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Douglas Fir · Pseudotsuga menziesii

Description: A fast-growing conifer (100-250 ft) with a dense crown and soft, spirally arranged needles. The cones are very distinctive; they are 3-4" long and have bracts that resemble pitchforks or rat tails sticking out from beneath the scales. We have an abundance of Douglas-fir in the Wilamette Valley; it is also plentiful eastward from the Cascade crest to the Rocky Mountains, where it coexists with all the other major coniferous species. Douglas Fir may be grown as a specimen tree or as a screen in rows or drifts. It is a beautiful ornamental for large gardens, and a small woodlot in larger suburban gardens will provide wildlife habitat and privacy. It is an important source of cover for birds; cavity-nesters use older trees. Seeds are eaten by squirrels and birds, including siskins and crossbills. The trunk and branches provide a rich source of insects for chickadees, nuthatches, and woodpeckers. The pine white butterfly uses the tree's foliage for its larvae. as do many moths. Sun/part sun (when young), low water.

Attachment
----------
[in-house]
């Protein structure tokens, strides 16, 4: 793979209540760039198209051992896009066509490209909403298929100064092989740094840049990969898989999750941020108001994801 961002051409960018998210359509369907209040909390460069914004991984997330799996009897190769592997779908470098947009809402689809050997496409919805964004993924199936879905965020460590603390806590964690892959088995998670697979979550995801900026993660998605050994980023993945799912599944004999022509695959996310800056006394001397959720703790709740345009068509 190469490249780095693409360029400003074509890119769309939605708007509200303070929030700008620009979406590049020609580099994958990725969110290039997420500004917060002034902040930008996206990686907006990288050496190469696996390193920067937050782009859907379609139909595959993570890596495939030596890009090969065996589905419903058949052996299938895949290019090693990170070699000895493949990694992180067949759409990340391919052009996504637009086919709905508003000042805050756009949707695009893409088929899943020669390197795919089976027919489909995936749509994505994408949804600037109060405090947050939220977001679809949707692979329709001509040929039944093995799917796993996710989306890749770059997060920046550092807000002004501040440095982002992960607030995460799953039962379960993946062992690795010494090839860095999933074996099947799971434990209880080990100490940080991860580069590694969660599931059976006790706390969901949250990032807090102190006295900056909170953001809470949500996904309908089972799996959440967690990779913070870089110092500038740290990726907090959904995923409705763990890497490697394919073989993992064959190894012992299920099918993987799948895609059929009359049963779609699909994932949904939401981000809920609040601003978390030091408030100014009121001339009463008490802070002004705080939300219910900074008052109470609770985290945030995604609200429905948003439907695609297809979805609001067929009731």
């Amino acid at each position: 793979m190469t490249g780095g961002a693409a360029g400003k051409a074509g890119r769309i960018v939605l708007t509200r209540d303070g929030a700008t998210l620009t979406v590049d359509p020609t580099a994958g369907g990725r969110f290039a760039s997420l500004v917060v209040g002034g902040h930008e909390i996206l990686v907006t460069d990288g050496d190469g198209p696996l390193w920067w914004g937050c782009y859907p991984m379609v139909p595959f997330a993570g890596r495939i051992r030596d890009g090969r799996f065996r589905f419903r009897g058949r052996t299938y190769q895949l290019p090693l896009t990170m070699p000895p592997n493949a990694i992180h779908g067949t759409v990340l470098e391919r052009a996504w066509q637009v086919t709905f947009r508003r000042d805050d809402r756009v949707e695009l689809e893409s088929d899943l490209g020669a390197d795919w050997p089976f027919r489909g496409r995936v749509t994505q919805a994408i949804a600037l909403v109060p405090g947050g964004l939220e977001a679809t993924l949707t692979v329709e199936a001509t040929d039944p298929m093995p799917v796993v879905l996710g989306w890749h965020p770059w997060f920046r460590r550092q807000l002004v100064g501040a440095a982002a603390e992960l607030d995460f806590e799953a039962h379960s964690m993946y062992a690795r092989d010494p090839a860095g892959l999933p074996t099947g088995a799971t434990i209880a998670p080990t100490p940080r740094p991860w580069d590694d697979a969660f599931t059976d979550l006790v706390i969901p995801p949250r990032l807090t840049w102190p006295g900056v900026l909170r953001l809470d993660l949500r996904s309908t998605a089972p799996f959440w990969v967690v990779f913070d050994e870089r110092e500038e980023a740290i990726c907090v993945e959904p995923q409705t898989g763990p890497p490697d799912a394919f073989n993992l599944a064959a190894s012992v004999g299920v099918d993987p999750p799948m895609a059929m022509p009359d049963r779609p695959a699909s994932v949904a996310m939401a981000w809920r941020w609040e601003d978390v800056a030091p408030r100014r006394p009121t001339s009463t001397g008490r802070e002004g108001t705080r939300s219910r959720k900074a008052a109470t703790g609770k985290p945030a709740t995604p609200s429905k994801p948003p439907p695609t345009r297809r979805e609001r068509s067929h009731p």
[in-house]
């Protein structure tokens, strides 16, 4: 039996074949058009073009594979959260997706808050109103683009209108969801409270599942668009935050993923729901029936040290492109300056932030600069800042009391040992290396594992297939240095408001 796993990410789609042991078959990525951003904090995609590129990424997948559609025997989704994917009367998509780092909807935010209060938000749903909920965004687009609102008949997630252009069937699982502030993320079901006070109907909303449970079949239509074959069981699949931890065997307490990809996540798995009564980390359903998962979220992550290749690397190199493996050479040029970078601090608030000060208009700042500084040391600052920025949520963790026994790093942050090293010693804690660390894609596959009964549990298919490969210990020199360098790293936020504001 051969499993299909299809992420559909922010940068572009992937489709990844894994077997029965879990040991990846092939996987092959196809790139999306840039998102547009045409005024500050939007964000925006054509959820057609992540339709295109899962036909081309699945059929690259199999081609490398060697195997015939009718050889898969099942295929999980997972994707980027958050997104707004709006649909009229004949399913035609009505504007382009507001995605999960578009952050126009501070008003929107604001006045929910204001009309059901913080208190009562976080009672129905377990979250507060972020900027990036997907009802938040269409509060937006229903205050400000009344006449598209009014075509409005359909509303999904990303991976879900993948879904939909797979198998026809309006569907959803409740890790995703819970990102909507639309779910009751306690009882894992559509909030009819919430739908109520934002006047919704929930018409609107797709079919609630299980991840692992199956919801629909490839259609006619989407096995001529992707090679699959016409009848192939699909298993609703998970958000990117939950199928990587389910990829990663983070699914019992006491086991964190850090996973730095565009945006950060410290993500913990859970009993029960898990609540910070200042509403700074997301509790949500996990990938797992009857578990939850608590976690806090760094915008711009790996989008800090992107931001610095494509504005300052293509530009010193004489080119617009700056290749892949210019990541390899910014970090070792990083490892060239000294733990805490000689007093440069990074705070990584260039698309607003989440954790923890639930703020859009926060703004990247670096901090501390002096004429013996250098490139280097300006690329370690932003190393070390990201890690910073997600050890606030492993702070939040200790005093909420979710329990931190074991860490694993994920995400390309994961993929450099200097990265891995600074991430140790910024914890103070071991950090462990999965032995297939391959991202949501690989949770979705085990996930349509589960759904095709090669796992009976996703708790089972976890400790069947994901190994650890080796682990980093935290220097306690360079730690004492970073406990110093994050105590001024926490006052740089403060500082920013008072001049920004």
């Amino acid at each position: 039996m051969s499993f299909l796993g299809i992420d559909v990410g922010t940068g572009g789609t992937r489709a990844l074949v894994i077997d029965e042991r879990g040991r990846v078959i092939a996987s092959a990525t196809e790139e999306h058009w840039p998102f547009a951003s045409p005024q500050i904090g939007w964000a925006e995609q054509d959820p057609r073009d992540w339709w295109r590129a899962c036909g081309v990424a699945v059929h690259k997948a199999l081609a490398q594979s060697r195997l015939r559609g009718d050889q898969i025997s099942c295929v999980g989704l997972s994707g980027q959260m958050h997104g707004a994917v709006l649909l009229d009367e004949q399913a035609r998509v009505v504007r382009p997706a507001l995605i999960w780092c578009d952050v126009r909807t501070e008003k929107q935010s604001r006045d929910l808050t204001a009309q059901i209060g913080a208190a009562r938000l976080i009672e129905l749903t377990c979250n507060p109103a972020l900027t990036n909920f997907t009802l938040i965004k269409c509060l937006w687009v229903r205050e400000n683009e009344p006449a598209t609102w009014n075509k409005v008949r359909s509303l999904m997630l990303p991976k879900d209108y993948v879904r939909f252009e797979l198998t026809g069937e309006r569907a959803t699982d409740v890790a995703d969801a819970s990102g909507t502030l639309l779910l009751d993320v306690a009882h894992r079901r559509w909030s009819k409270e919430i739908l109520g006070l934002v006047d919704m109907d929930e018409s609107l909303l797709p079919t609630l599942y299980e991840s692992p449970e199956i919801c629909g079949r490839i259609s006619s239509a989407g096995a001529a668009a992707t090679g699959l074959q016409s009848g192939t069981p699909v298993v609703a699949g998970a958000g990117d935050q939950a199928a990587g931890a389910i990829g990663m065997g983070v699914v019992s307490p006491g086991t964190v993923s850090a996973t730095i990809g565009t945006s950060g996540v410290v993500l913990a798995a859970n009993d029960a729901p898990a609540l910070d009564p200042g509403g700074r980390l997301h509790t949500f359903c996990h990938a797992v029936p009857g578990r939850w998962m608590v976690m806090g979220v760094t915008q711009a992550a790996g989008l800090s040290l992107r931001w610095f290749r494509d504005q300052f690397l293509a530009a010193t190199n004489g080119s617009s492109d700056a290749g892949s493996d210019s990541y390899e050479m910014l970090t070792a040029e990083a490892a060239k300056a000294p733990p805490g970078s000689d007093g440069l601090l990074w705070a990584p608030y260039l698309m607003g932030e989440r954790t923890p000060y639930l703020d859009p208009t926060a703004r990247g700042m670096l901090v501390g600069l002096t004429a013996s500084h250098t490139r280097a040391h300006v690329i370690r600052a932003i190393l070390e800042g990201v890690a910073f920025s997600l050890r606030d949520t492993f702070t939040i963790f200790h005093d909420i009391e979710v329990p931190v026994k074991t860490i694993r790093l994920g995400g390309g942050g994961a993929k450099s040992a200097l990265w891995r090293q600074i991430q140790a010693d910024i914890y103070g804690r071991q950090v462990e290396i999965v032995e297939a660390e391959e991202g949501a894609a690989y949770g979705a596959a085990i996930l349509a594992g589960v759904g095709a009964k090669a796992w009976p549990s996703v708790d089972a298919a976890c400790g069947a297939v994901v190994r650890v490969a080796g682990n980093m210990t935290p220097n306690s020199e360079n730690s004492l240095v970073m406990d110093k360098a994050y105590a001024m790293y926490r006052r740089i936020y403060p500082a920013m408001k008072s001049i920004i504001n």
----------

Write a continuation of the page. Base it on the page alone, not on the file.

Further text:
Lewis and Clark collected a Douglas Fir specimen on the banks of the Columbia. In his journal entry of February 4, 1806, from Fort Clatsop, Lewis wrote "There are sveral species of fir in this neighbourhood which I shall discribe as well as my slender botanicall skil will enable me and for the convenience of comparison with each other shal numnber them". Lewis then wrote detailed descriptions of six evergreen coniferous tree species over the next few days, including Sitka spruce, western hemlock, grand fir, Pacific silver fir, Fouglas fir, and western white pine. Of Douglas fir he wrote "it affords but little rosin and the wood is redish white 2/3ds of the diameter in the center, the ballance white, somewhat porus and tough . . . the leaves are acerose, 1/20th of an inch in width, and an inch in length, sessile, inserted on all sides of the bough . . . and more thickly placed than in either of the other species . . . the upper disk has a small longitudinal channel and is of a deep green tho' not so glossy as the balsam fir, the under disk is of a pale green." Lewis included a detailed description of the cone, and an illustration of the cone bract in his notes for February 9.